18 September 2013

Admiral General Aladeen's Rationale For a Dictatorship

I was watching the movie 'The Dictator' again on the plane a couple weeks ago. Although I had seen it before and knew it was funny, I was reminded all over again how hilarious it is to watch Sacha Baron Cohen poke fun at life. Here is Admiral General Aladeen's final speech in the movie on dictatorship vs. democracy, too damn funny:

Imagine if North America was a dictatorship:
  • You could let 1% of the people have all the nation's wealth
  • You could help your rich friends get richer by cutting their taxes and bailing them out when they gamble and lose
  • You could ignore the needs of the poor for healthcare and education
  • Your media would appear free but would secretly be controlled by one person and his family
  • You could wiretap phones
  • You could torture foreign prisoners
  • You could have rigged elections
  • You could lie about why you go to war
  • You could fill your prisons with one particular racial group and no one would complain
  • You could use the media to scare the people into supporting policies that are against their interests
Ahhh, the irony! 

04 September 2013

FizzBuzz in Perl One-Liner

Last week something caused me to remember the Obfuscated Perl Contest that used to take place back in the 1990s in The Perl Journal (all issues available here.

Here is FizzBuzz in a Perl one-liner. Why? Because I can.

perl -e 'for (my $i=1; $i<100; ++$i) {($i%3==0 and $i%5==0) ? print "FizzBuzz\n" : (($i%3==0) ? print "Fizz\n" : (($i%5==0) ? print "Buzz\n" : print "$i\n"))}'

25 July 2013


It's not a bug, it's a feature ;-).

02 July 2013

Ack is Better Than Grep

_   /|
   U    ack!
Several years ago I discovered ack from hackernews or somewhere like that. If you are a grep user, then you will love ack. Check out Better Than Grep to learn all about it. Ack written in Perl and, therefore, uses Perl regular expressions so it's damn fast compared to grep. So fast it's actually shocking. Below are some steps I used to install it via MacPorts. Please note that I was unable to find it after it was installed so I had to resort to manually creating a symlink to it in my ~/bin directory.
$ sudo port install p5-app-ack
$ which p5-app-ack
$ # No output from which -- so where is it??? 
$ sudo port list p5-app-ack
p5-app-ack                     @2.40.0         perl/p5-app-ack
$ # Well it did install something, so let's look at the contents of the package 
$ sudo port contents p5.12-app-ack
Port p5.12-app-ack contains:
$ # Aha! There it is in /opt/local/libexec. I will just symlink to it and be done. 
$ ln -s /opt/local/libexec/perl5.12/ack ~/bin/ack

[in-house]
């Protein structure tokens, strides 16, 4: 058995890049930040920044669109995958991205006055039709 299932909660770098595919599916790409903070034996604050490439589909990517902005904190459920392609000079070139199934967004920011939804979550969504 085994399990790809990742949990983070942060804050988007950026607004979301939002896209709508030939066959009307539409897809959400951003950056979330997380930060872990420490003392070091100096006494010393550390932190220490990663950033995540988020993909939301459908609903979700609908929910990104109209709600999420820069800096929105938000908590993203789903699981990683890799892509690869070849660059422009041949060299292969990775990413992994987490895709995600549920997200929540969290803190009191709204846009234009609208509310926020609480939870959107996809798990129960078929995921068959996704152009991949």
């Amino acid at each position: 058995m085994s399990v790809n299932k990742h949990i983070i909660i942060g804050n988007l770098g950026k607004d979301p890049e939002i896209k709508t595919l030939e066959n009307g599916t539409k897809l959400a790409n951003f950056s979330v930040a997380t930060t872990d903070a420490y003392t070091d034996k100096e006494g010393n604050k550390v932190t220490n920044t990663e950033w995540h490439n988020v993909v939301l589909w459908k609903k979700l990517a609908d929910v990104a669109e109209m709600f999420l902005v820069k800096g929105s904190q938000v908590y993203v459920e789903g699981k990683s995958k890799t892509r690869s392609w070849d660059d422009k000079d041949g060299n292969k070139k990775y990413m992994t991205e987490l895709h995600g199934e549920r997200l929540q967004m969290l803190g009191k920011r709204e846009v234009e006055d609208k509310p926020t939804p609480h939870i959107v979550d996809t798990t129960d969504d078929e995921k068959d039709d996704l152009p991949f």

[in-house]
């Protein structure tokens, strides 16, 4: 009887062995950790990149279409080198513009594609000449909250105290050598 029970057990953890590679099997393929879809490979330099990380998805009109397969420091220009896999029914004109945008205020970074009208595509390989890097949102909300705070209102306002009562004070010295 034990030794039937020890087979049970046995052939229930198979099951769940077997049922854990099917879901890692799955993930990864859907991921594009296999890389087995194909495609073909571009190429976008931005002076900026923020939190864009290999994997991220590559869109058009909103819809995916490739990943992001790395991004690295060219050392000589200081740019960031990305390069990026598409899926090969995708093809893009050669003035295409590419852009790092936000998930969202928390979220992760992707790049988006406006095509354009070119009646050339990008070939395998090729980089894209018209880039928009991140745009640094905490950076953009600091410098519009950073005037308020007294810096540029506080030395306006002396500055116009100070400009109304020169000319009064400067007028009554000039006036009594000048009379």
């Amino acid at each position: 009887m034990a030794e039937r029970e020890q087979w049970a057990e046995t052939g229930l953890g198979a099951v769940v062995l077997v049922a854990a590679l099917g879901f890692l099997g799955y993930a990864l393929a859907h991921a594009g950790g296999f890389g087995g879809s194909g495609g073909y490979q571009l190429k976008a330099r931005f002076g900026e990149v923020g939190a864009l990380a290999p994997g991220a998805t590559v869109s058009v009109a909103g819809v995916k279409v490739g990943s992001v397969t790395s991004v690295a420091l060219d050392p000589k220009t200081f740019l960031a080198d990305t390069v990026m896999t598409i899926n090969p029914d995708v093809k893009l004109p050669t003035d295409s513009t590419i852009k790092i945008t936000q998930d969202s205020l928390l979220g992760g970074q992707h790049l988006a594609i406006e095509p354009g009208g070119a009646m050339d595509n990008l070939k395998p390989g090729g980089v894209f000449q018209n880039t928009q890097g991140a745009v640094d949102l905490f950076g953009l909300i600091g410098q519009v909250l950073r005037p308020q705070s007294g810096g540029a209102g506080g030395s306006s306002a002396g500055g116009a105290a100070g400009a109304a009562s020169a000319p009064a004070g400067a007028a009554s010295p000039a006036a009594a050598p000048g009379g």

$ ls -l ~/bin/
total 8
lrwxr-xr-x  1 bruce.snyder  128844131  31 Jul  3 15:32 ack -> /opt/local/libexec/perl5.12/ack
$ ack --version
ack 2.04
Running under Perl 5.12.4 at /opt/local/bin/perl5.12

Copyright 2005-2013 Andy Lester.

This program is free software.  You may modify or distribute it
under the terms of the Artistic License v2.0.
$ # Now I'm good :-) 
Happy Ack'ing.

07 June 2013

Remove/Reinstall of MacPorts

After trying to upgrade Mercurial to the latest version via MacPorts, I ran into some compilation issues with a couple dependencies that I could not resolve at all. After realizing that there were dependency resolution issues amongst different versions of dependencies for different ports, I decided to remove and reinstall MacPorts from scratch. This provided a clean slate and everything worked without a problem, though I was annoyed that I had to take this drastic action and spend the time to get MacPorts working again.

Bash Completion For Git

One thing that I ran into was another change to the bash completion and prompt for git. As I mentioned in a previous post about this topic, the location of the location for the git-prompt.sh file had changed but this time I discovered that I had to source both the git-completion.bash file and the git-prompt.sh file to get things working. Below is what worked for me.
if [ -f /opt/local/share/git-core/contrib/completion/git-completion.bash ]; then
  . /opt/local/share/git-core/contrib/completion/git-completion.bash

if [ -f /opt/local/share/git-core/contrib/completion/git-prompt.sh ]; then
  . /opt/local/share/git-core/contrib/completion/git-prompt.sh

Bash Version 4.x

As I was reinstalling ports I noticed some logging that flew by in the terminal stating something about a requirement to use Bash 4 for the bash completion functionality to work properly. So I decided to utilize the newer version of Bash installed by MacPorts and here's how:
  1. Add the path to the new bash (/opt/local/bin/bash) to /etc/shells